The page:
Today’s Marijuana Report: UW researchers Katherine Beckett and Steve Herbert find:

1) Despite recent increases in marijuana arrests, the price of marijuana has dropped; its average potency has increased; it has become more readily available; and marijuana use rates have often increased during the decade of increasing arrests. It thus appears that the goals of marijuana prohibition have not been achieved.

2) Marijuana prohibition may … negatively impact society as a whole.

3) There is no evidence that the decriminalization of marijuana by certain states or the deprioritization of marijuana enforcement in Seattle and other municipalities caused an increase in marijuana use or related problems.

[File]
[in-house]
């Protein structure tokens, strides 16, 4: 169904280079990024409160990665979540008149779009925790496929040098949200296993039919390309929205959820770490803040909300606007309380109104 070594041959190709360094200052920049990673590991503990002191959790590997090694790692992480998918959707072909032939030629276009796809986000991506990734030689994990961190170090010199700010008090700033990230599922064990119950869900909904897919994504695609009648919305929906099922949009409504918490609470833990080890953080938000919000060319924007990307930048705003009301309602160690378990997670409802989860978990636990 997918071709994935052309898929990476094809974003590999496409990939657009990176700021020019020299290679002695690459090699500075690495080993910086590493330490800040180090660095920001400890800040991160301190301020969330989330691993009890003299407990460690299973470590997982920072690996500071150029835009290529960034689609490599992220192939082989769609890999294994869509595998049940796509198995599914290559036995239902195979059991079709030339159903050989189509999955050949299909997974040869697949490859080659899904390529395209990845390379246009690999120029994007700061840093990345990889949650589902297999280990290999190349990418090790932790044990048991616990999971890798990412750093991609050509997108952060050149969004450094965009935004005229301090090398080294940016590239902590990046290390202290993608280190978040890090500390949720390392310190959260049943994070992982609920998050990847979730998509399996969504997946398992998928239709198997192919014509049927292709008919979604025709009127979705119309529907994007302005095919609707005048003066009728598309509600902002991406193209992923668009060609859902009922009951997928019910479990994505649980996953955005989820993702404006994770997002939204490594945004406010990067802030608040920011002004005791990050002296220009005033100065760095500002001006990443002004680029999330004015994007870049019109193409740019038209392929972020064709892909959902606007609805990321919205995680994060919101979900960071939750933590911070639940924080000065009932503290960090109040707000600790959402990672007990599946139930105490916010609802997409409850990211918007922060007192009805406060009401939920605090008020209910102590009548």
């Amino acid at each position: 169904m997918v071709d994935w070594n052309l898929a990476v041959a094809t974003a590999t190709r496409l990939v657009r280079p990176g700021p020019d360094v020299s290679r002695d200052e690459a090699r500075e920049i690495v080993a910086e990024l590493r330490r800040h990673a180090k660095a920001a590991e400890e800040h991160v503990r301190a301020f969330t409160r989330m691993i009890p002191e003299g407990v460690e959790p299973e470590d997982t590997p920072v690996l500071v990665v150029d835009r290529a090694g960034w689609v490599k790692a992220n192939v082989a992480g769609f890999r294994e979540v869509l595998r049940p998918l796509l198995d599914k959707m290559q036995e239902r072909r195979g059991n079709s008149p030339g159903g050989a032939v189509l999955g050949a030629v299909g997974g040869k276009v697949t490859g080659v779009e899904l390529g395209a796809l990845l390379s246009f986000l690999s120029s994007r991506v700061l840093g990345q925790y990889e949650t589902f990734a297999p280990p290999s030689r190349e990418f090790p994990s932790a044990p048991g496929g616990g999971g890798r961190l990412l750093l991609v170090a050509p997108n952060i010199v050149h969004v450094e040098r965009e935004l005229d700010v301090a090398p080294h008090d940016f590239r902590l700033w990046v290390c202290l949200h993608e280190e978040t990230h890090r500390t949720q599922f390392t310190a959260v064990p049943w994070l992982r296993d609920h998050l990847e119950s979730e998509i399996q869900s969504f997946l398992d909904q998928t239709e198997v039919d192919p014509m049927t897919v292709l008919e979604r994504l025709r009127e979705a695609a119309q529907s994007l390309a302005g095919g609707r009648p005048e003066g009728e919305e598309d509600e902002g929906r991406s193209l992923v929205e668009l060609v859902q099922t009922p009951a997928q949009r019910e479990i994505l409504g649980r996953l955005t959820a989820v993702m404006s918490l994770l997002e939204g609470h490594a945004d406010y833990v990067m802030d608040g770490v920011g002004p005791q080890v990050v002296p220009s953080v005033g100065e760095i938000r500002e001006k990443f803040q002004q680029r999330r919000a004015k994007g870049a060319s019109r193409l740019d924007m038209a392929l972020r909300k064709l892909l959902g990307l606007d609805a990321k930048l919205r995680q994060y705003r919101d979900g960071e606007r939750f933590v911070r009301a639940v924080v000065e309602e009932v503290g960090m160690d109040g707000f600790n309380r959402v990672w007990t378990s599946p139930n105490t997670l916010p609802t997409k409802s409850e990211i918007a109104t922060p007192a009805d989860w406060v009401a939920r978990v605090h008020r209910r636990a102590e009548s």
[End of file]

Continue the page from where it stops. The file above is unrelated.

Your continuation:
"Spending billions of dollars arresting, prosecuting and jailing adults for marijuana use has now been demonstrated to be completely ineffective at achieving any of the government’s goals of marijuana prohibition," says Alison Holcomb, drug policy director of the ACLU of Washington, which sponsored the research. "Specifically, the price of marijuana has dropped and the average potency has increased," she says. "Meanwhile, it had become more readily available and use rates have often increased at the same time we have escalated enforcement." The whole report is in this handy .pdf.

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